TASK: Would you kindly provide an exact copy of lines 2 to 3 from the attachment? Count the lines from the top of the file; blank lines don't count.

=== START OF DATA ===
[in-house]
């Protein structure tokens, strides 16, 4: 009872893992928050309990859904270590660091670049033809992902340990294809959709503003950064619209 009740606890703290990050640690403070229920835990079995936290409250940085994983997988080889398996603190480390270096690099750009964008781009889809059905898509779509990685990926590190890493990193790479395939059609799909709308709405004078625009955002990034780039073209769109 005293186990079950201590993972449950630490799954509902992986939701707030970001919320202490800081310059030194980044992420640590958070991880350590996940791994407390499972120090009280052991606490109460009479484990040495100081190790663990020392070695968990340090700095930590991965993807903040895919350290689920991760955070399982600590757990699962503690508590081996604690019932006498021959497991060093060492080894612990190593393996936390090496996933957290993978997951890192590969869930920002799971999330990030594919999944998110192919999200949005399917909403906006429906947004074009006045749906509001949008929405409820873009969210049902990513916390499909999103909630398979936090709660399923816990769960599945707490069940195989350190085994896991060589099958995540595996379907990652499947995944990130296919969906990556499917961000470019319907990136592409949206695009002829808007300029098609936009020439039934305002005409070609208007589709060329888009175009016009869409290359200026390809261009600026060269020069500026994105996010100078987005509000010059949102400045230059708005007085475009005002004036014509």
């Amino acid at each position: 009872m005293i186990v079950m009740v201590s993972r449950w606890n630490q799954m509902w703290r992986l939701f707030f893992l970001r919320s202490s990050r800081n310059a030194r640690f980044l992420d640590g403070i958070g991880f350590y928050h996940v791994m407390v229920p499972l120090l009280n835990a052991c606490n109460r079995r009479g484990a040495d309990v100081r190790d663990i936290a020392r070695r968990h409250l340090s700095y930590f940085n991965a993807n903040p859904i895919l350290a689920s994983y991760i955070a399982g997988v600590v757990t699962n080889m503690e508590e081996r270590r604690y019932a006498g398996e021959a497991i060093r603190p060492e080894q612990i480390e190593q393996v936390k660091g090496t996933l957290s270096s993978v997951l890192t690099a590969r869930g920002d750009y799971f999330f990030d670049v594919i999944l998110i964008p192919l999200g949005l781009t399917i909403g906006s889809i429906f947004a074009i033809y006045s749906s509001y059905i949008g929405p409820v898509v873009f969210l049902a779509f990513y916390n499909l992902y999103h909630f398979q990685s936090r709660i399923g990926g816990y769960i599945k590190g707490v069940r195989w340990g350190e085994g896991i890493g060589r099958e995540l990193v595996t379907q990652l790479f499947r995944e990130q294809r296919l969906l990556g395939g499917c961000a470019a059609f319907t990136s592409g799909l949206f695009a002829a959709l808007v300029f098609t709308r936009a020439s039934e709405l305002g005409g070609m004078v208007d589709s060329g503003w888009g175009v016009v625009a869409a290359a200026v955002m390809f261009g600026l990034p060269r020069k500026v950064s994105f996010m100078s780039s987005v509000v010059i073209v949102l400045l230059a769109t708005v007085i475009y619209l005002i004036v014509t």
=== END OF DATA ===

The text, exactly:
């Protein structure tokens, strides 16, 4: 009872893992928050309990859904270590660091670049033809992902340990294809959709503003950064619209 009740606890703290990050640690403070229920835990079995936290409250940085994983997988080889398996603190480390270096690099750009964008781009889809059905898509779509990685990926590190890493990193790479395939059609799909709308709405004078625009955002990034780039073209769109 005293186990079950201590993972449950630490799954509902992986939701707030970001919320202490800081310059030194980044992420640590958070991880350590996940791994407390499972120090009280052991606490109460009479484990040495100081190790663990020392070695968990340090700095930590991965993807903040895919350290689920991760955070399982600590757990699962503690508590081996604690019932006498021959497991060093060492080894612990190593393996936390090496996933957290993978997951890192590969869930920002799971999330990030594919999944998110192919999200949005399917909403906006429906947004074009006045749906509001949008929405409820873009969210049902990513916390499909999103909630398979936090709660399923816990769960599945707490069940195989350190085994896991060589099958995540595996379907990652499947995944990130296919969906990556499917961000470019319907990136592409949206695009002829808007300029098609936009020439039934305002005409070609208007589709060329888009175009016009869409290359200026390809261009600026060269020069500026994105996010100078987005509000010059949102400045230059708005007085475009005002004036014509």
């Amino acid at each position: 009872m005293i186990v079950m009740v201590s993972r449950w606890n630490q799954m509902w703290r992986l939701f707030f893992l970001r919320s202490s990050r800081n310059a030194r640690f980044l992420d640590g403070i958070g991880f350590y928050h996940v791994m407390v229920p499972l120090l009280n835990a052991c606490n109460r079995r009479g484990a040495d309990v100081r190790d663990i936290a020392r070695r968990h409250l340090s700095y930590f940085n991965a993807n903040p859904i895919l350290a689920s994983y991760i955070a399982g997988v600590v757990t699962n080889m503690e508590e081996r270590r604690y019932a006498g398996e021959a497991i060093r603190p060492e080894q612990i480390e190593q393996v936390k660091g090496t996933l957290s270096s993978v997951l890192t690099a590969r869930g920002d750009y799971f999330f990030d670049v594919i999944l998110i964008p192919l999200g949005l781009t399917i909403g906006s889809i429906f947004a074009i033809y006045s749906s509001y059905i949008g929405p409820v898509v873009f969210l049902a779509f990513y916390n499909l992902y999103h909630f398979q990685s936090r709660i399923g990926g816990y769960i599945k590190g707490v069940r195989w340990g350190e085994g896991i890493g060589r099958e995540l990193v595996t379907q990652l790479f499947r995944e990130q294809r296919l969906l990556g395939g499917c961000a470019a059609f319907t990136s592409g799909l949206f695009a002829a959709l808007v300029f098609t709308r936009a020439s039934e709405l305002g005409g070609m004078v208007d589709s060329g503003w888009g175009v016009v625009a869409a290359a200026v955002m390809f261009g600026l990034p060269r020069k500026v950064s994105f996010m100078s780039s987005v509000v010059i073209v949102l400045l230059a769109t708005v007085i475009y619209l005002i004036v014509t």